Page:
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starving Yemeni child

A three-year-old child who suffers from severe acute malnutrition stands on a hospital bed shortly after being admitted to a facility in Yemen. (Photo: Giles Clarke, U.N. OCHA/Getty Images)

Millions on Brink of Death in Yemen, But Members of Congress Can't Be Bothered With Questions

U.S. lawmakers brush off questions from Intercept reporter about military support for Saudi-led coalition while blockade continues to cut off starving Yemenis from necessary food aid

Jessica Corbett, staff writer

Despite warnings about the intensifying humanitarian crisis in war-ravaged Yemen, members of the U.S. Congress dodged questions from an Intercept reporter this week about why lawmakers haven't voted on U.S. support for the Saudi-led military coalition that is bombing the impoverished country while also imposing a blockade of urgently needed aid.

Lee Fang, a journalist with The Intercept, partnered with NowThis to a produce a video that shows him attempting to question members of Congress on Capitol Hill as part of a report published earlier this week about U.S. support for the war in Yemen and the 2001 Authorization of Use of Military Force (AUMF) that passed Congress after the 9/11 terrorist attacks, and which U.S. President Donald Trump and his predecessors have used to justify military actions around the globe without explicit permission from lawmakers.

As Fang notes in his related article, while the coalition battles Houthi rebels, "Saudi Arabia relies heavily on the U.S. military for intelligence sharing, refueling flights for coalition warplanes, and the transfer of American-made cluster bombs, rockets, and other munitions used against targets in Yemen"—which continues in spite of the fact that "coalition warplanes have repeatedly struck crowded markets, hospitals, power plants, and other civilian targets."

Fang writes:

Congress, however, has never authorized U.S. support for the war, which has caused 10,000 civilian deaths and has spiraled in recent months into one of the worst humanitarian crises of the century.... For 16 years, the executive branch has pointed to the AUMF as legal justification for its involvement in conflicts across the Middle East and Africa, a strategy that is legally questionable. But the use of the AUMF in the Yemeni context is especially bizarre given that the AUMF's target is Al Qaeda, and the group AQAP—Al Qaeda in the Arabian Peninsula—is fighting alongside the U.S.-Saudi coalition against the Houthi rebels.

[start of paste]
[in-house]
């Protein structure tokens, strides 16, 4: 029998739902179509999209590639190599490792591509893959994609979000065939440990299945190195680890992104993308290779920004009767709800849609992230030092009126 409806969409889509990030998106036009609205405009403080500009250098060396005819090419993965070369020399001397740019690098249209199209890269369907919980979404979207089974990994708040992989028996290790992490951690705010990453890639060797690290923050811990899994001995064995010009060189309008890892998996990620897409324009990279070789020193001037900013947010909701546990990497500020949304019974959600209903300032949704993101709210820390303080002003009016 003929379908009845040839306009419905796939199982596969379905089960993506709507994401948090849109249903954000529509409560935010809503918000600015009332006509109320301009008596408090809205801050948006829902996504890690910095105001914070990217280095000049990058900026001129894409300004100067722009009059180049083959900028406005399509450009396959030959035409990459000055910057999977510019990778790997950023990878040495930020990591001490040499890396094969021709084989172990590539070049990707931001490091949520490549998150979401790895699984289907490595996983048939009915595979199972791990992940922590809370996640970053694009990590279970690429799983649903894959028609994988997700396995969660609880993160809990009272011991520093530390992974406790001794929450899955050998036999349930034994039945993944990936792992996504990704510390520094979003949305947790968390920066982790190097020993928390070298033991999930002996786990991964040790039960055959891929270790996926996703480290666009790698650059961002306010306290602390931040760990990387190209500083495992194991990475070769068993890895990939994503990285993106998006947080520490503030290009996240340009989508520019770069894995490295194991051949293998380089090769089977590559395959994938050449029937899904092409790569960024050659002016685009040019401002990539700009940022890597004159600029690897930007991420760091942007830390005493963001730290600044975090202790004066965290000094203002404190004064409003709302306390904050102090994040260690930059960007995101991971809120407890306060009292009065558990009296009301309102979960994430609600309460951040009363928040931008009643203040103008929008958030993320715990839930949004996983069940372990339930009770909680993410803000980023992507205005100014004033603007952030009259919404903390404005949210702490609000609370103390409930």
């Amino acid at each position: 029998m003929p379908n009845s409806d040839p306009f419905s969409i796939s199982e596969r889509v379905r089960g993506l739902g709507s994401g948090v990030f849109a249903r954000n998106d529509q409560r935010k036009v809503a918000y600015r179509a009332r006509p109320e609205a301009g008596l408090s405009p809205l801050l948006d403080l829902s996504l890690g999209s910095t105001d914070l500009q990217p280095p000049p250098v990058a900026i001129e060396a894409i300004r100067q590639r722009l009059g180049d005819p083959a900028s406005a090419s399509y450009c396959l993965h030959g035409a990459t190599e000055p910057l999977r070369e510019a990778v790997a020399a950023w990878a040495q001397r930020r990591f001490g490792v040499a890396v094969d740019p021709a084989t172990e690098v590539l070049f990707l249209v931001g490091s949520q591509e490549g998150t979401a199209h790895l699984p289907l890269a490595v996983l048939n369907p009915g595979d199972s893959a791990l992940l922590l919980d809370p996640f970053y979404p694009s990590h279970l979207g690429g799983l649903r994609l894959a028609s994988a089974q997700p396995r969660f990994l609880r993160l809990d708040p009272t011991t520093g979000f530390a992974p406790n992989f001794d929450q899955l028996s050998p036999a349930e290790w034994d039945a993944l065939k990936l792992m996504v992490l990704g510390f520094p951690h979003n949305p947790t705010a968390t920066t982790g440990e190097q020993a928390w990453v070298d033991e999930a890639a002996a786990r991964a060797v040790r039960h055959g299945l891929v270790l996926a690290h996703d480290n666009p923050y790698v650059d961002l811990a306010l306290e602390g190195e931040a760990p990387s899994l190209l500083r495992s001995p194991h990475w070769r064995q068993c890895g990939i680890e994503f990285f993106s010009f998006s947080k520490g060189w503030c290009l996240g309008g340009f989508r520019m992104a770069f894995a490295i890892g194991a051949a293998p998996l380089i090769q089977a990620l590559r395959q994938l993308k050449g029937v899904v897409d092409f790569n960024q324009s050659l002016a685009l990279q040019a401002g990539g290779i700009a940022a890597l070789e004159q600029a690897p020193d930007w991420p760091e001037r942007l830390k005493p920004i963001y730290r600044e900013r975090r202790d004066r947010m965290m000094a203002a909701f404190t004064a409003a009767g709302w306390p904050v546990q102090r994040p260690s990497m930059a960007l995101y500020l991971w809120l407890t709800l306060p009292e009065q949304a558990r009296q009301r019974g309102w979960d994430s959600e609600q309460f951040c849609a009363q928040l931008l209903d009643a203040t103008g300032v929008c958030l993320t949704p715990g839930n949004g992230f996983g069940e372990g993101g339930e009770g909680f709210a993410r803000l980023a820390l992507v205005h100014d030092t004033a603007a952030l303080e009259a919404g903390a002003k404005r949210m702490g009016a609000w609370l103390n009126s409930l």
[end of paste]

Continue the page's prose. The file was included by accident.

Although several members of Congress brushed off Fang's questions, some expressed frustration with the AUMF, and pointed to a recent bipartisan legislative effort to terminate U.S. involvement, which was quashed by lawmakers who support the Saudi-led coalition.

Meanwhile, about 20 humanitarian agencies and the U.N. are warning of a "nightmare scenario," as Common Dreams reported Wednesday, after the Saudi-led coalition closed all air, land, and sea ports to the country, cutting off millions of civilians from life-saving aid.

"There are over 20 million people in need of humanitarian assistance; seven million of them, are facing famine-like conditions and rely completely on food aid to survive," according to the agencies.

"It will not be like the famine that we saw in South Sudan earlier in the year, where tens of thousands of people were affected. It will not be like the famine which cost 250,000 people their lives in Somalia in 2011," warned Mark Lowcock, U.N. undersecretary-general for humanitarian affairs and emergency relief coordinator, speaking to reporters at the United Nations headquarters in New York. "It will be the largest famine the world has seen for many decades, with millions of victims."

Lowcock, who visited Yemen last month, noted that "humanitarian access through the ports was inadequate even before" the blockade was announced, and said the U.N.'s World Food Programme feeds about seven million Yemenis per month. In addition to the millions who are starving, Yemen is also facing a cholera epidemic that has killed hundreds of thousands of people.


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